Today Janet Woodcock issued a statement “FDA Continues Important Steps to Ensure Quality, Safety and Effectiveness of Authorized COVID-19 Vaccines” which links to the April 2021 Form 483 of the Baltimore facility.
- Failures to investigate deviations
- Failures for material management
- Failures for gowning
- Failures of the cleaning program
- Failures in facility design
- All around failure for contamination control
- Failure to have a comprehensive training program
I have requested hearings from my congressional representatives. The path where Emergent received so much money from the federal government to lead to this place is frightening.
Earlier in the week after reading the New York Times reports “U.S. Bet Big on Covid Vaccine Manufacturer Even as Problems Mounted” I commented that “This is a pretty damning report. Especially to the FDA for a failure of their inspection program if even half of it is true.”
Today John English pointed out the April 2020 FDA 483 for the Baltimore site of Emergent. And it is a doozy in six pages. Thank you FOIA.
Observation 1: Appropriate controls are not exercised over computers or related systems to assure that changes in master production and control records or other records are instituted only by authorized personnel
This one is a real bellwether to me. The failure of the quality unit to ensure a robust computer system validation program was in place, to ensure data integrity. The fact that the three parts to the observation run the gamut from infrastructure to implementation to on-going use stands out that there are significant weaknesses in data integrity as an approach.
Observation 2: Established specifications, test procedures and laboratory control mechanisms are not followed and documented at the time of performance.
Well, forget about contemporaneous. Significant data integrity and culture failure here.
Part (b) indicates a failure to manage and track lab errors.
Also some concerns on chain of custody of samples are raised.
Observation 3: The responsibilities and procedures applicable to the quality control unit are not in writing and fully followed.
This observation raises some significant questions in how they manage OOS investigations.
Observation 4: Employees are not given training in the particular operations they perform as part of their function and current good manufacturing practices
Build training plans, execute training plans, document training.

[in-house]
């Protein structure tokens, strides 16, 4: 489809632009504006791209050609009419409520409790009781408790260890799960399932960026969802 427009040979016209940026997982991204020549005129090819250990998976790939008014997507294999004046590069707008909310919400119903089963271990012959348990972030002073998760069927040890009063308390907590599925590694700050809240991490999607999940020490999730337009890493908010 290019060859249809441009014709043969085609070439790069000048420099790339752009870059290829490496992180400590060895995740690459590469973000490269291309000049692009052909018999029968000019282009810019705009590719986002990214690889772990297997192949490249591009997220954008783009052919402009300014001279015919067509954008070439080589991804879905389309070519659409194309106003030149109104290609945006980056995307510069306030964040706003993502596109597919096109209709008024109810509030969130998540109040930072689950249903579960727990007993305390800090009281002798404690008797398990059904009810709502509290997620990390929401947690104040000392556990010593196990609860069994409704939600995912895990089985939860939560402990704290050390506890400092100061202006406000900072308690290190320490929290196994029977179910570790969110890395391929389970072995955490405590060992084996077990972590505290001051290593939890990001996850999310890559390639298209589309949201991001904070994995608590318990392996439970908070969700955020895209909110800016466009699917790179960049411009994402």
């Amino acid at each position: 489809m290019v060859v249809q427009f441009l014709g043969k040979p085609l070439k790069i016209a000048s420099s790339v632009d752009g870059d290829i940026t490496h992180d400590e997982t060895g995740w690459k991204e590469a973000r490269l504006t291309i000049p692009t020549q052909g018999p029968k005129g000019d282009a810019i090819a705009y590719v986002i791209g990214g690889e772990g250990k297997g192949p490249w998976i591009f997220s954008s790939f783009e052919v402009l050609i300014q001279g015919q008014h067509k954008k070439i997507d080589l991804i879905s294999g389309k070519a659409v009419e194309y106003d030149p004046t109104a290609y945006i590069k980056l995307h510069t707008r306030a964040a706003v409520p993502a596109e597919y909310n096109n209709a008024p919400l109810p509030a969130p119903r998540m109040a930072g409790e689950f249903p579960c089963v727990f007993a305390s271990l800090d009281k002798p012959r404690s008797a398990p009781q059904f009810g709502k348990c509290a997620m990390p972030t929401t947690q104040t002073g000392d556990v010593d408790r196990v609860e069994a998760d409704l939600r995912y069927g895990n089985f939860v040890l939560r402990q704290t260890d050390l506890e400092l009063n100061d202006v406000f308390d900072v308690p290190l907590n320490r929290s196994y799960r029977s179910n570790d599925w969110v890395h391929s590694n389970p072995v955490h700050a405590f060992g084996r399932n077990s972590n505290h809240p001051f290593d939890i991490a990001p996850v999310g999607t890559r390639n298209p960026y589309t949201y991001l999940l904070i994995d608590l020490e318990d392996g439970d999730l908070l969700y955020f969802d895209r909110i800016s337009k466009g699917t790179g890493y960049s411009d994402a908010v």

Observation 5: Separate or defined areas to prevent contamination or mix-ups are deficient regarding operations related to the holding of rejected components before disposition
It is like the FDA saw exactly what was going to happen and did nothing to stop it.
This 483 chilled me to the bones reading it. Major failures in quality here. The fact that this was in April of 2020 raises significant concerns in my mind about how Emergent got any contracts for vaccine delivery.
I have written to my congressional representatives demanding hearings. We need to know who made what decisions when. The trust in our regulatory regime requires full transparency and introspection.
The New York Times reports “U.S. Bet Big on Covid Vaccine Manufacturer Even as Problems Mounted“
This is a pretty damning report. Especially to the FDA for a failure of their inspection program if even half of it is true.
The MHRA GPvP inspectorate recently published their latest inspection metrics for the period from April 2019 to March 2020.
Someday these reports won’t take a year to write. If I took a year writing my annual reports I would receive an inspection finding from the MHRA.
There is no surprise that the five critical observations are all from risk management. Risk management is also the largest source of major findings, with quality management a close second with a lot of growth.
There are a lot of observations around the smooth and effective running of the CAPA program; a fair amount on PSMF management; and a handful on procedure, training and oversight.
Looking at the nine major observations due to deficiencies in the management of CAPA, the MHRA reports these problems:
- Delays to CAPA development
- CAPA that did not address the root cause and impact analysis for the identified noncompliance
- Open CAPA which were significantly past their due date
- CAPA raised from a previous critical finding raised at an earlier MHRA inspection had not been addressed
I’m going to go out on a limb here and say some of these stem from companies thinking non-GMP CAPAs do not require the same level of control and scrutiny. Root Cause Analysis and a good CAPA program are fundamental, no matter where you fall on (or out of) the pharmaceutical regulatory spectrum.
PIC/S recently updated an Aide Mémoire on inspections of biotech manufacturers in January. The aim of this AiM is to harmonize GMP inspections in biotechnological and biological facilities and to ensure their quality. There wasn’t much new in this version, the revision history says “Minor edits to update cross-references to PIC/S GMP Guide (PE 009-14),” but this is a good time to review the document.